This year in Electra, we see many returning faces from Agamemnon and Iphigenia in Aulis, but we are also introduced to a few new faces that leave a lasting impression. Kate Fry (Electra) joins Sandra Marquez (Clytemnestra) in the final tragic chapter in Court Theatre’s Greek Cycle.
Sandra, this is the third round for you playing Clytemnestra. What have you learned about her character throughout this three-year process?
Sandra: I guess the thing that I have learned about Clytemnestra over these three years is that she runs the gambit of human emotions. She is so often thought of as simply a villainous angry woman, but she is more than that. She is a mother who loves her children and is never the same after Iphigenia’s death. She is a woman terribly betrayed by Agamemnon, her second husband, whom she was faithful to despite the fact that he killed her first husband and baby. She is a woman trying to find justice for her daughter. She is a woman who would have been happy to be a mother loving her children and a queen enjoying her rightful place in the palace and polis, but life dealt her a different hand.
What is it about Electra that really speaks to you in today’s world? What still makes this play relevant?
Kate: Where do I start? First of all, there is grief. Something every human being has endured (unless you’re a child who hasn’t yet experienced it or an extremely lucky adult). Grief is unavoidable and necessary, but it is also potentially toxic to the soul. I think that sometimes people suffering from grief unwittingly prolong it because it feels like the only way they can remain viscerally connected to the person they have lost. How much is this a factor in Electra’s grief? And how much of her grief is propelled by her sense of justice, making sure that all who live never forget what happened to her father? Let’s throw in survivor guilt too, just to make it a real party. When someone you love is murdered, but your own life is spared? Who feels worthy of that? Another depressingly relevant part of the play is the relentless cycle of violence. From the streets of our own city of Chicago to Aleppo, Syria, this is a cycle that seems impossible for us to escape. It’s horrible.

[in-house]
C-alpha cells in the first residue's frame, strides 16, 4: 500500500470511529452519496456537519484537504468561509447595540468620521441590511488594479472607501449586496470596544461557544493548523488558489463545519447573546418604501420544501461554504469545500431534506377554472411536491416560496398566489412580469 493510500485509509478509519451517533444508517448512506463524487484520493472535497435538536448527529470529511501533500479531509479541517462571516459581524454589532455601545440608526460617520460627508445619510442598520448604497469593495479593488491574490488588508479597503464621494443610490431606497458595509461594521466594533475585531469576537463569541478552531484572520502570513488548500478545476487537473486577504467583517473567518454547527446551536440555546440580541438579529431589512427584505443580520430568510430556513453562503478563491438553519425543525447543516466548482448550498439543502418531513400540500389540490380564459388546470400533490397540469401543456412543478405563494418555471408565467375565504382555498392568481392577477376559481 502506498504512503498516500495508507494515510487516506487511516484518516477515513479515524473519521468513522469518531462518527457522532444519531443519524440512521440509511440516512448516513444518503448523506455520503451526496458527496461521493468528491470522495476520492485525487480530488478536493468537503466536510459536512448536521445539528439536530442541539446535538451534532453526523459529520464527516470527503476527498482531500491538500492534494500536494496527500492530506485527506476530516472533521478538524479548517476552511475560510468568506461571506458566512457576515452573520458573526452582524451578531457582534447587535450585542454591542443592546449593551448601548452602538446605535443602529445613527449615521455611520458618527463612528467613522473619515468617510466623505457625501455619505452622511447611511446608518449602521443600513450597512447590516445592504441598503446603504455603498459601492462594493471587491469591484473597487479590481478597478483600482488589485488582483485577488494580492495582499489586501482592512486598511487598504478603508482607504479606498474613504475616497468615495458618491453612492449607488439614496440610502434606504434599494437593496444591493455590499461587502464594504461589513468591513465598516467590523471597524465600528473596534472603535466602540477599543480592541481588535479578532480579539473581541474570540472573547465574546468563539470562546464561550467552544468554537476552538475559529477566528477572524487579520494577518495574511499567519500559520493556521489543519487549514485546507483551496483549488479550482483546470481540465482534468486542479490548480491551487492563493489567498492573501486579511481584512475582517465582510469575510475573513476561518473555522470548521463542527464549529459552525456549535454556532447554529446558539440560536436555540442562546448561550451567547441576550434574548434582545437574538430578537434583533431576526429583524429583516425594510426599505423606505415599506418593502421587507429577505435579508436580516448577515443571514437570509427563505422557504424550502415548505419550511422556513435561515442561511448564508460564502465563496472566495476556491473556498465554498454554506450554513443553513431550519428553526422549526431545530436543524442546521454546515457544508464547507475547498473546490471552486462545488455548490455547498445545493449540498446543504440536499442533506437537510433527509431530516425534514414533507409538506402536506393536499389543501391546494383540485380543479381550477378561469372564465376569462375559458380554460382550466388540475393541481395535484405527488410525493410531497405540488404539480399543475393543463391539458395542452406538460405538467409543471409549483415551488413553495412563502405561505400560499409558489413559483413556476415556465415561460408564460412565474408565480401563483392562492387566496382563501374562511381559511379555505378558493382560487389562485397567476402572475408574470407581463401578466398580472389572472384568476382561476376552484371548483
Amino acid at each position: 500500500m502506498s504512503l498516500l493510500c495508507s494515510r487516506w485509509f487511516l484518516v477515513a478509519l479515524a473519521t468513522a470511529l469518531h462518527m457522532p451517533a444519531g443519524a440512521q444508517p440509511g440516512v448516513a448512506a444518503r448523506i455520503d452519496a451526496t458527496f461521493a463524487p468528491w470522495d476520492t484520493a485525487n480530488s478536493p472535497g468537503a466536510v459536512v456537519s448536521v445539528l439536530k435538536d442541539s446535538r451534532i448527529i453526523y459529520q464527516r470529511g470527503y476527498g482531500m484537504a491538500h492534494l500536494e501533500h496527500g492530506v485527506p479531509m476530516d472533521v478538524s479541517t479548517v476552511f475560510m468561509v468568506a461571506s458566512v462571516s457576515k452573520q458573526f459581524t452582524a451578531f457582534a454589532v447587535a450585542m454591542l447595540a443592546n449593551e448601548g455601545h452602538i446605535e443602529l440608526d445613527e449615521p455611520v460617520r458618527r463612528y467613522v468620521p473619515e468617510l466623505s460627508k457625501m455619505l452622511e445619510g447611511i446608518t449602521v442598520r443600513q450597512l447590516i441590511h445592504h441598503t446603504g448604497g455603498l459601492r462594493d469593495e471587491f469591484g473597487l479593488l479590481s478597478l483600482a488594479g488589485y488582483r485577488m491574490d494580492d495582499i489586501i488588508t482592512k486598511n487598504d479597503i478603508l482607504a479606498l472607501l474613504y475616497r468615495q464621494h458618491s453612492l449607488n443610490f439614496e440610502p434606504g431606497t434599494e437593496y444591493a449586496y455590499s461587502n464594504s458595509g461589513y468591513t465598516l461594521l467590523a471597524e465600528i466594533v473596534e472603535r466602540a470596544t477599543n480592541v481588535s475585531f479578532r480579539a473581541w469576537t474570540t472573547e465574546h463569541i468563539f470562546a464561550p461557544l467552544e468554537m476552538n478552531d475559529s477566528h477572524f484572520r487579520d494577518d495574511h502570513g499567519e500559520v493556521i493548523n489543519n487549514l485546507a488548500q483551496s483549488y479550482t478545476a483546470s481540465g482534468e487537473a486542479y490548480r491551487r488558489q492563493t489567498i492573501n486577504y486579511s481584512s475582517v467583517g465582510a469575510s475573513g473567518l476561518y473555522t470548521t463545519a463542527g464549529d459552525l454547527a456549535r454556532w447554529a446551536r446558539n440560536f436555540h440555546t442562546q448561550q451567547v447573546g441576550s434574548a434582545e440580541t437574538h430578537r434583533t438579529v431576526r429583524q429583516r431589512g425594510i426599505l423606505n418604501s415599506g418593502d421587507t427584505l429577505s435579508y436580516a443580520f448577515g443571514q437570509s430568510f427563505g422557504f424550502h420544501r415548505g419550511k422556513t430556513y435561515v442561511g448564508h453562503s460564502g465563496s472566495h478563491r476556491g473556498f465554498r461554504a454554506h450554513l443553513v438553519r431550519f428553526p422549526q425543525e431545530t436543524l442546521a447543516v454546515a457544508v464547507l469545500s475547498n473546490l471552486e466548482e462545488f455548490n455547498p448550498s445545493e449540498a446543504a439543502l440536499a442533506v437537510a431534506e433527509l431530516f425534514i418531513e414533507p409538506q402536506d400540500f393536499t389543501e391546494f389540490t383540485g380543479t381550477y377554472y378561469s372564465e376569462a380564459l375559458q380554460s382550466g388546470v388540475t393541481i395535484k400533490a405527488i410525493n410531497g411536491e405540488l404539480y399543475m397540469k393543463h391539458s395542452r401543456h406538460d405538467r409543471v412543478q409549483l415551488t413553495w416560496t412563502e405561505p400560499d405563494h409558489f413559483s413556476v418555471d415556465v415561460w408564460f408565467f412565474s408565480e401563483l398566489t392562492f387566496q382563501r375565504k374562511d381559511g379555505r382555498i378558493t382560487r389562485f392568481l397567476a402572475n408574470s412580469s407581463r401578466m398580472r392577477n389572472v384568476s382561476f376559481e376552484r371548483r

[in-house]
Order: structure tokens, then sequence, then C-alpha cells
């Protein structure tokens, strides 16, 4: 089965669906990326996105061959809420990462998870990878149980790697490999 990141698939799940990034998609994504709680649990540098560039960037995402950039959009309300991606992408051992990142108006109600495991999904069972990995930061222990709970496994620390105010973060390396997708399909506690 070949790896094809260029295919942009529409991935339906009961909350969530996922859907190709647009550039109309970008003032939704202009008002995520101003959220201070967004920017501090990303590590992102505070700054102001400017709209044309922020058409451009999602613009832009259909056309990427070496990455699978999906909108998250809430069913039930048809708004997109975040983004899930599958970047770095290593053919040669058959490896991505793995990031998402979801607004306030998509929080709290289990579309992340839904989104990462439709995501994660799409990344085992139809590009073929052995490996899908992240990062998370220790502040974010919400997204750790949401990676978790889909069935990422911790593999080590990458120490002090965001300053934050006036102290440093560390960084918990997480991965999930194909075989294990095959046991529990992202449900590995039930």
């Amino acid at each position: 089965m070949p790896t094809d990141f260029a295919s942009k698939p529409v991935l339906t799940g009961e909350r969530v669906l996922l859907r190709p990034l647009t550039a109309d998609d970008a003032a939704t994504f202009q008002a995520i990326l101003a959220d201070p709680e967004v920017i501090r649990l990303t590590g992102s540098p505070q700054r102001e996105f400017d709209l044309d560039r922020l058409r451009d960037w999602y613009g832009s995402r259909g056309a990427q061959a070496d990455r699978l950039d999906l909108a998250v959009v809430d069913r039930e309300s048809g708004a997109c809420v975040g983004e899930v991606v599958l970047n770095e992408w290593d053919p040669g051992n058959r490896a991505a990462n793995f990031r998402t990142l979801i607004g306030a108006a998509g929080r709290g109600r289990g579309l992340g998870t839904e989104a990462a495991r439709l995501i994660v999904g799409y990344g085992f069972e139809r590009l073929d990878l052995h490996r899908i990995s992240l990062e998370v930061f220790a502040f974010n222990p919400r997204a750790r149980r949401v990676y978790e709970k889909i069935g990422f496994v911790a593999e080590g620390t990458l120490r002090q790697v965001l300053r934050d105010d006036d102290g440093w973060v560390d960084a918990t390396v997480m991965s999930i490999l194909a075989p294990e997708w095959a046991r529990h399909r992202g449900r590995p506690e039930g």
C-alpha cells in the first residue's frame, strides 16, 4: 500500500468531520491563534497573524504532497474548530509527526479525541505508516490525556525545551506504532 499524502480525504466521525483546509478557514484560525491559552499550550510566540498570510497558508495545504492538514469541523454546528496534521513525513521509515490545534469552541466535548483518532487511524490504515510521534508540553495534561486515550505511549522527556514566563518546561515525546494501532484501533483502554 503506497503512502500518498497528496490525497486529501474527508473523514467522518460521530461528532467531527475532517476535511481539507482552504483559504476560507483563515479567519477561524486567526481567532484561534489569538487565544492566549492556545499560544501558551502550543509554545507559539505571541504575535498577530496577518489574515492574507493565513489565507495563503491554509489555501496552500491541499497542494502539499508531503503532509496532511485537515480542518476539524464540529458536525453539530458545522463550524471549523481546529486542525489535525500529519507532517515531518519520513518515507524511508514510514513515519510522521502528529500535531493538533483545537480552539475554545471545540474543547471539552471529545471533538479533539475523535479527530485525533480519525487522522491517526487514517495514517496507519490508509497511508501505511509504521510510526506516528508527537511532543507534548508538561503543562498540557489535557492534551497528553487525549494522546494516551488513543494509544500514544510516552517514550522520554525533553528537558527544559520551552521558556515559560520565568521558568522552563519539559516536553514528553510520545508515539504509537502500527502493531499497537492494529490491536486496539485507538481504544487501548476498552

Sandra: In rehearsals, [Founding Artistic Director and translator] Nicholas Rudall often talks about how these plays are a reflection of Greek society trying to work out new concepts at that time, such as justice and what that has looked like, and maybe what it could or should look like. (I’m sure my paraphrasing is not doing him any justice, by the way.) Here we are a couple of thousand years later, and though we have codes and dogmas that guide us depending on one’s belief system, I think we as individuals still struggle with those same questions in our very personal circumstances.
I recently heard that after Jack Kennedy was assassinated and his brother Bobby fell into a very dark depression, Jacqueline suggested he read the Greeks. I found that incredibly moving. Having recently lost a particularly good-hearted family friend in a very senseless accident, many of the lines in Electra are terribly resonant to me right now—especially the struggle to find answers, and the rage at how events have played out. I find it a bit comforting that 2,500 years ago, humans were asking the same questions and somehow I feel less alone knowing that.
What is the most challenging thing about playing your respective roles in Electra? What is the most intriguing or exciting thing?
Kate: Something I’m grappling with is navigating the difference between justice and vengeance. There is a lot of overlap between the two, but justice seems a lot more righteous than revenge. It feels bigger in scope. Compared to justice, revenge seems mathematical: an “eye for an eye,” “you did this to me, so I will do it to you.” But if justice is achieved, there is a cosmic shift that leads to balance in the universe. Or at least it’s supposed to. As Nicholas Rudall told me, these ancient Greeks didn’t do forgiveness, the concept hadn’t been introduced to them yet. Consequently, I’m finding it difficult to see the murder of Electra’s stepfather as satisfying. To me, with my 2016 brain, it just feels like the latest phase of bloodshed. Maybe that’s the point?
Sandra: The most challenging thing about playing Clytemnestra is finding all the nuances that make her human and not just a meanie, which is how I think many people think of her. It’s important to me that she is as well rounded as I can make her.
Next year, the first installment, Iphigenia in Aulis, will head to The Getty in Los Angeles. Sandra, how does it feel to head back to the beginning of the story after finishing it up here at Court this year?
Sandra: Honestly, I am very excited to be revisiting Iphigenia next year! It will be the first time I’ve had the pleasure of reprising a show and I am eager to find out how the Clytemnestra of Agamemnon and Electra will inform the Clytemnestra of Iphigenia in Aulis. Of course, I will need to be clear about where I am in the sequence emotionally, since that first Clytemnestra has no idea what is in store for her.
Photo of Kate Fry and Sandra Marquez by Joe Mazza.